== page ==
Out of order: You treat what you are

Despite so many achievements in pharma and biotech, the developing world continues to be ravaged by microbial infection, and that's something we ought to pay more attention to

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In early October, the world of infectious disease—and more specifically parasitology—took center stage as the 2015 Nobel Prize for Physiology and Medicine was awarded to the scientists central to the discovery of two natural product families vital to the treatment of parasitic roundworm and malaria.
William C. Campbell and Satoshi Omura together share half the prize for their work in the development of ivermectin and avermectin, compounds that revolutionized the treatment of lymphatic filariasis and river blindness, microbes that still infect 120 million and 25 million people worldwide, respectively.
The other half of the prize went to Youyou Tu for her work in discovering artemisin, a compound that replaced the rapidly failing chloroquine in the treatment of malaria, a disease that continues to threaten half the planet’s population.
There is no way to overstate the impact of these therapeutics on the global stage, and the discoveries seem all the larger when one thinks to the individuals most directly impacted by the diseases.
“The fact that this Nobel Prize has been awarded to parasitologists who devoted their careers to the treatment of diseases that affect poor populations in low- and middle-income countries shows that research and development can deliver concrete solutions of great importance to global public health,” said Bernard Pécoul, executive director of nonprofit DNDi (Drugs for Neglected Diseases Initiative), in a press release.
But no sooner does the eye adjust to the gleam of Nobel medallions than we must face the reality that such efforts, in Pécoul’s words, “are the exception rather than the rule.”
Despite such grand achievements, the developing world continues to be ravaged by microbial infection as the microbes evolve rapidly to resist every weapon in our therapeutic arsenal and infrastructure and social conditions slow the distribution of effective treatments and prophylactic measures.
And as I have written for almost two decades, the challenge isn’t restricted to the developing world. Drug resistance continues to be an issue in the developed world, where healthcare facilities face a constant battle to keep their patients clear of infections.
But if the ongoing conversations about vaccines are any indication, public concern over infection control and prevention in the developed world is a low priority, particularly when seen alongside diseases like the cancers. Thus, there are no Runs for River Blindness, Dances for Dengue or Vaults for VRE.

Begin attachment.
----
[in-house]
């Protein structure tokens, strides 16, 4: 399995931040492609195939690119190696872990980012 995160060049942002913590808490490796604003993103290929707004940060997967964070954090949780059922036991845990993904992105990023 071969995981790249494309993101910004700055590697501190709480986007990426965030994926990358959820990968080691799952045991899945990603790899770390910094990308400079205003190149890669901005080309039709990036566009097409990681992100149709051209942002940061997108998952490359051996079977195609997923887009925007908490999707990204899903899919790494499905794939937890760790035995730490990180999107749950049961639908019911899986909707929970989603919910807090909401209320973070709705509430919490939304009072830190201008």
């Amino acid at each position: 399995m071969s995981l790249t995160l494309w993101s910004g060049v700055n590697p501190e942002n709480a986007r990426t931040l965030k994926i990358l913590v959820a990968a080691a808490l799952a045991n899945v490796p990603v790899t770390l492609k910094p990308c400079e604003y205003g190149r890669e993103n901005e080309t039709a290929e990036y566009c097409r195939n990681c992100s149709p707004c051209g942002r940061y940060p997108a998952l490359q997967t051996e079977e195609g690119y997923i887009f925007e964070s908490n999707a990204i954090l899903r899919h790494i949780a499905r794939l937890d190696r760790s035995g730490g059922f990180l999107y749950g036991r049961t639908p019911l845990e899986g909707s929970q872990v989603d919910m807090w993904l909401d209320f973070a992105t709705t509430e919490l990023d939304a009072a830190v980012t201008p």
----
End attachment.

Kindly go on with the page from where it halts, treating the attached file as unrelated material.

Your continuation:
Instead, we grow our moustaches, wear blue ties, don pink everything and photocopy our backsides (a Canadian campaign for colorectal cancer). I am not arguing that these campaigns are a waste of time—I have several friends living the cancer experience—but short of having cures for the various cancers, we’ve gotten very good at turning many of them into chronic life conditions. And that is worth celebrating.
But in our focus on the dread C-word, we have developed therapies that cost tens to hundreds of thousands of dollars a year to administer, and it seems, help smaller and smaller patient populations.
Even I have contributed to this fixation, as four of the six DDNews Special Reports I have written in 2015 have focused on cancer. Even my last one of the year in this issue, touches on cancer despite the topic of epigenetics in autoimmune disease.
Type phrases like “methylation,” “histones” or “microRNA” into ClinicalTrials.gov and you are going to find dozens of trials in cancer before you find your first trial in autoimmune conditions like multiple sclerosis. PPD’s Gregory Dennis, company vice president of global product development, wasn’t surprised when I mentioned this.
“A lot of what we get in terms of directing our [autoimmunity] research comes from the area of cancer,” he explains. “When we identify agents or mechanisms that are particularly effective and impact the immune system in the treatment of cancers, we’ll very often explore their utilization in the treatment of autoimmune diseases.”
Perhaps this is the way forward in infectious disease.
As we improve our understanding of the human immune system through immuno-oncology, we can look for ways to apply those learnings to attack invading microbes. At the same time, is someone in rural Nigeria going to be able to afford or even access the latest PD-L1 or CTLA-4 modulator?
The developed world has largely forgotten the fear of widespread infectious disease…and that may yet haunt us.

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